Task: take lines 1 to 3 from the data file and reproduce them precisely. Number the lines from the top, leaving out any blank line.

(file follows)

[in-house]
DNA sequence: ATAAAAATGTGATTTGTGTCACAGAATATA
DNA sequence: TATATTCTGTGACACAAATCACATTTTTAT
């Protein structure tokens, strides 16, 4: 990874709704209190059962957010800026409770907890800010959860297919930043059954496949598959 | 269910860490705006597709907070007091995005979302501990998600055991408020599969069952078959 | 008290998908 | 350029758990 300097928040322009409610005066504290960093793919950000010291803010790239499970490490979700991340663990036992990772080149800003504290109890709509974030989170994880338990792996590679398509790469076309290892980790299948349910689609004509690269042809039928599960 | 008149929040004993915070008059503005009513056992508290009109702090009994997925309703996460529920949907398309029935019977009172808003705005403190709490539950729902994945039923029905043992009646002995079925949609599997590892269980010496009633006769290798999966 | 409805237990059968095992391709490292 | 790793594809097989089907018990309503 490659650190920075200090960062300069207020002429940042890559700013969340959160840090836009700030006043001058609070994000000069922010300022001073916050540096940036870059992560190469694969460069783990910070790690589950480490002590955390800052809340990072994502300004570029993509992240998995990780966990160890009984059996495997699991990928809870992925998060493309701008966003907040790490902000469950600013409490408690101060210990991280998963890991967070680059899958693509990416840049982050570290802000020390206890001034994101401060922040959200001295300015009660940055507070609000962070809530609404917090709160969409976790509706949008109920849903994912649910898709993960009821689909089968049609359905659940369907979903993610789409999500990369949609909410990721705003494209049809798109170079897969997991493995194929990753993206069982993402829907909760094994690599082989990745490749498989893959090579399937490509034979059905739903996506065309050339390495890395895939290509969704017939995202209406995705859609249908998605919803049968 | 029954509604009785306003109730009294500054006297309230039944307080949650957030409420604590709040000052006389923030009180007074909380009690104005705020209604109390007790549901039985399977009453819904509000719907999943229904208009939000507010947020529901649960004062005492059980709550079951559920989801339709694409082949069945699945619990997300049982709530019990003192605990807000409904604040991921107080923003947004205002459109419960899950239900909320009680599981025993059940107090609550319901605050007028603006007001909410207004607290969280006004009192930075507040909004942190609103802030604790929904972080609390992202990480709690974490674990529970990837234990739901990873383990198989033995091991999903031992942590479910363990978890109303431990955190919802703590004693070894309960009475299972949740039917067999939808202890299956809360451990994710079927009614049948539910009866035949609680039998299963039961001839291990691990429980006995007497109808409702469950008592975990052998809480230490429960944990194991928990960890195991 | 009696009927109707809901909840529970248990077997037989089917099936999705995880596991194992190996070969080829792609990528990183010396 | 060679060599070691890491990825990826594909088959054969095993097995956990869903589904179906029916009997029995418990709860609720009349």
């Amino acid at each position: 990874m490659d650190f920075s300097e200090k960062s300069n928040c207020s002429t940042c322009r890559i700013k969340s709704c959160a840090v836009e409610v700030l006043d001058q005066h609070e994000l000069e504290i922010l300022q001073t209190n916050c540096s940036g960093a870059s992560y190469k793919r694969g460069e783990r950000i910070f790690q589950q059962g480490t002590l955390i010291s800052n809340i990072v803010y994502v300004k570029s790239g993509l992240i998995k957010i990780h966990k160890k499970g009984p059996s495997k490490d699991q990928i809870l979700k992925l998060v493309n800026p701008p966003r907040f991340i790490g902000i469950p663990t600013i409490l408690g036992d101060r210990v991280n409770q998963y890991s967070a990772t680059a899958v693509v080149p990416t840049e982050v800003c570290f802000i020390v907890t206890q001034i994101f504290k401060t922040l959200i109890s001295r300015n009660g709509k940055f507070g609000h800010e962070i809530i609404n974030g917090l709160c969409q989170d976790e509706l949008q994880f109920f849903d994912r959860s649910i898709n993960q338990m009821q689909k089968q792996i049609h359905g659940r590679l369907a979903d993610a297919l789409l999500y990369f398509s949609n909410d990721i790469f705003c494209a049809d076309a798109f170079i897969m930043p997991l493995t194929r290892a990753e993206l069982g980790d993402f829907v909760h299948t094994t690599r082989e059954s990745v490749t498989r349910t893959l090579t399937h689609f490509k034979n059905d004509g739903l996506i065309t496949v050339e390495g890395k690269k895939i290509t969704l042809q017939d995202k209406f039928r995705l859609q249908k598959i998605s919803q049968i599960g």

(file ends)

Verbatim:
[in-house]
DNA sequence: ATAAAAATGTGATTTGTGTCACAGAATATA
DNA sequence: TATATTCTGTGACACAAATCACATTTTTAT